The David Owsley Museum of Art (DOMA) has been a source of both education and enjoyment on the Ball State University campus for decades. Now the museum is sharing the wealth of its collection online.
Visitors can view many of their favorite works of art and learn about others by using DOMA’s collection search page. The online collection allows guests to browse an initial catalogue of more than 1,000 objects from the museum’s collection.
The site is continually updated with new information and additional works of art from the museum’s permanent collection of more than 11,000 works from six continents representing 5,000 years of civilization.
Through its custom search page, DOMA is now able to share its art collection with students, researchers, other art museums, and art lovers both locally and globally.
The new online collection was made possible by a grant from the Ball Brothers Foundation (BBF) and the Class of 1935 Endowment in support of widening the museum’s public reach.
“Ball Brothers Foundation was proud to support the effort to make the museum’s collection accessible to virtual visitors from across the globe,” said Jud Fisher, BBF President & COO.
“It is rare for a city our size to have such a world-class collection of art and digitizing the collection will reinforce Muncie as a center of arts and culture in the Midwest and beyond,” said Fisher. “We are grateful to the DOMA team for their hard work to make this project possible.”
Twenty-four hours a day, seven days a week, viewers can browse through a number of portfolios of thematically selected works, such as landscapes or portraits. They can search more specifically by artist, medium, and century, among others, as well as a search feature at the top of each page where terms such as “furniture” and “African” yield quick results.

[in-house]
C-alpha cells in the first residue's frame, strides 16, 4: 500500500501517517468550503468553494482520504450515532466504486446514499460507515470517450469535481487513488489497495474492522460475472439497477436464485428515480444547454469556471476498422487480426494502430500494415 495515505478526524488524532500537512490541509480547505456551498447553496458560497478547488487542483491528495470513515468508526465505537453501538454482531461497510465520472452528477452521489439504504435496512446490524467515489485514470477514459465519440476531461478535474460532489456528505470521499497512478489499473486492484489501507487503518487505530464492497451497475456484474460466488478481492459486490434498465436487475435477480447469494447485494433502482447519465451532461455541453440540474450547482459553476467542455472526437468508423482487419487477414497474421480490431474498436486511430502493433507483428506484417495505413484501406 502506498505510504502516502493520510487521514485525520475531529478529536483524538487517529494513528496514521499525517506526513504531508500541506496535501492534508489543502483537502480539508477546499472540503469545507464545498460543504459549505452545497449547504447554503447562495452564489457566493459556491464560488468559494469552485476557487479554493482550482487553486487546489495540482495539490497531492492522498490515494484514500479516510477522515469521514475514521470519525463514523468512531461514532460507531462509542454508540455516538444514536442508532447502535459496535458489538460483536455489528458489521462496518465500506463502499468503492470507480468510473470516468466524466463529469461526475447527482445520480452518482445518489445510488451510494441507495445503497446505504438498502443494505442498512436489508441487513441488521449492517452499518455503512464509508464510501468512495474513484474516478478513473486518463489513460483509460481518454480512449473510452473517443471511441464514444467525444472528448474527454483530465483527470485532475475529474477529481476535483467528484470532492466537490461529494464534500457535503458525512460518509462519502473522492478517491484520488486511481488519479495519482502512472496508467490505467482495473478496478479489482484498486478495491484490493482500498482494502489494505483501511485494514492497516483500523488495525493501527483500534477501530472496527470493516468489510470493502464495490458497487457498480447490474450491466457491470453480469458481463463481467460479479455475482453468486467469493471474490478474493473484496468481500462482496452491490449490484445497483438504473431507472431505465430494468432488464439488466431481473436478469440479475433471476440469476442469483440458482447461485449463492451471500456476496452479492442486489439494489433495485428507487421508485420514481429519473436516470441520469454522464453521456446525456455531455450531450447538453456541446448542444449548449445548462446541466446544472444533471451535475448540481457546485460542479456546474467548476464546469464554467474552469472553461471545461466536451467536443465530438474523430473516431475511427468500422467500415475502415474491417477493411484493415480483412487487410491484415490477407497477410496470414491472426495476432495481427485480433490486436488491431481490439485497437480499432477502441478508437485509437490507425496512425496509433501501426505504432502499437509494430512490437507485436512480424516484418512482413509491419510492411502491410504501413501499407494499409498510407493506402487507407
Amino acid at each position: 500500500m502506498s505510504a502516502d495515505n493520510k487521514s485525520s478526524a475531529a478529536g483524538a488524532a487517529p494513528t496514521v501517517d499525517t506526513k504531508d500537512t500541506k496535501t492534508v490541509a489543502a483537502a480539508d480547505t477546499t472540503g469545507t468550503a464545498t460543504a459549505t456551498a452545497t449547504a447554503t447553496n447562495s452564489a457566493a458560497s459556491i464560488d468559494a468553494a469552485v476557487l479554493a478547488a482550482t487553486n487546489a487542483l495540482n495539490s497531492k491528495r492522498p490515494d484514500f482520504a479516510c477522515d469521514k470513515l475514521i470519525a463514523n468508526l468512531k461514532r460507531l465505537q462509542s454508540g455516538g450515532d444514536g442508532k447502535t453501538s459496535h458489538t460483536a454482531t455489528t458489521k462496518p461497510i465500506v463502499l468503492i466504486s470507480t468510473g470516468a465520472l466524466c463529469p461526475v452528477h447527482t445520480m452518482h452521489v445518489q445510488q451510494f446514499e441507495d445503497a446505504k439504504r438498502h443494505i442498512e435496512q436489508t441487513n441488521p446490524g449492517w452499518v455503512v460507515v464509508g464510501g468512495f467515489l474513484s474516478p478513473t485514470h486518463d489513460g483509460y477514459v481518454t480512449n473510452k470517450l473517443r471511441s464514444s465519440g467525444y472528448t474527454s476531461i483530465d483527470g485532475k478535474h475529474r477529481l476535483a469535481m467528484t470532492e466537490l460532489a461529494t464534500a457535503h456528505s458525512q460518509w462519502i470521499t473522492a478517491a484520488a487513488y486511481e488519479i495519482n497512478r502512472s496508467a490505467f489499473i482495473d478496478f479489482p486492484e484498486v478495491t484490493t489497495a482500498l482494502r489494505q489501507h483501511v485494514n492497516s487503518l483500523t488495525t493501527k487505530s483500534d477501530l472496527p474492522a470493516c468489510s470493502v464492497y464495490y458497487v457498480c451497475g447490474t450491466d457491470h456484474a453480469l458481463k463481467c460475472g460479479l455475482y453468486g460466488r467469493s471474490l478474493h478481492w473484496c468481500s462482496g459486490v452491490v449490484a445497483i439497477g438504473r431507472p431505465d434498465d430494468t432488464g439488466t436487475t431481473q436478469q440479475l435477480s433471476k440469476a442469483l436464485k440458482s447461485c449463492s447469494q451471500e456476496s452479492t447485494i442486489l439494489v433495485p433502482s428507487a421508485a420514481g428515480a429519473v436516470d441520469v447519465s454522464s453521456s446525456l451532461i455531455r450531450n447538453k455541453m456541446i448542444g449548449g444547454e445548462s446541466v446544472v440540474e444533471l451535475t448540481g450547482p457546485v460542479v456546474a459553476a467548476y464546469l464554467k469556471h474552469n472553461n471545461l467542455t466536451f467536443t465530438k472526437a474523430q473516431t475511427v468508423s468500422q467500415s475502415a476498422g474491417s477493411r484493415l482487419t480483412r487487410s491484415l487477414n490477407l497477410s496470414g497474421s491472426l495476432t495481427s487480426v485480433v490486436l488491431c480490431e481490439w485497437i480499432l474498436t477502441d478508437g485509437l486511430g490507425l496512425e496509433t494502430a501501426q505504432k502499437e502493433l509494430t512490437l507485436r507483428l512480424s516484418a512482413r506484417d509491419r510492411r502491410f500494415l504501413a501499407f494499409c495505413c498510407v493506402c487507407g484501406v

“The online collection is the fruit of a greater effort to update the museum’s digital foundation through a new collection management system, which makes images and data about the museum’s treasures available for educational purposes,” said Robert La France, DOMA’s director.
“At the moment, nearly all works of art on display in the galleries can be viewed online and we look forward to expanding the selection to include art in storage.”
DOMA has continued to grow since its home, the Fine Arts Building, was opened in 1935. The museum was renamed the David Owsley Museum of Art in 2011, in honor of his generous gifts. In 2013, the museum went through another multimillion-dollar renovation, increasing its gallery space by almost 50 percent.
DOMA’s current exhibition, 20/20: Twenty Women Artists of the Twentieth Century, runs through December 20 and presents a selection of paintings, photographs, prints, sculpture, and architectural drawings from the museum’s collection, along with loans from Ball State’s Andrew Seager Archive of the Built Environment. Read more about the exhibition, or visit DOMA's collection database for a closer look at works that are included.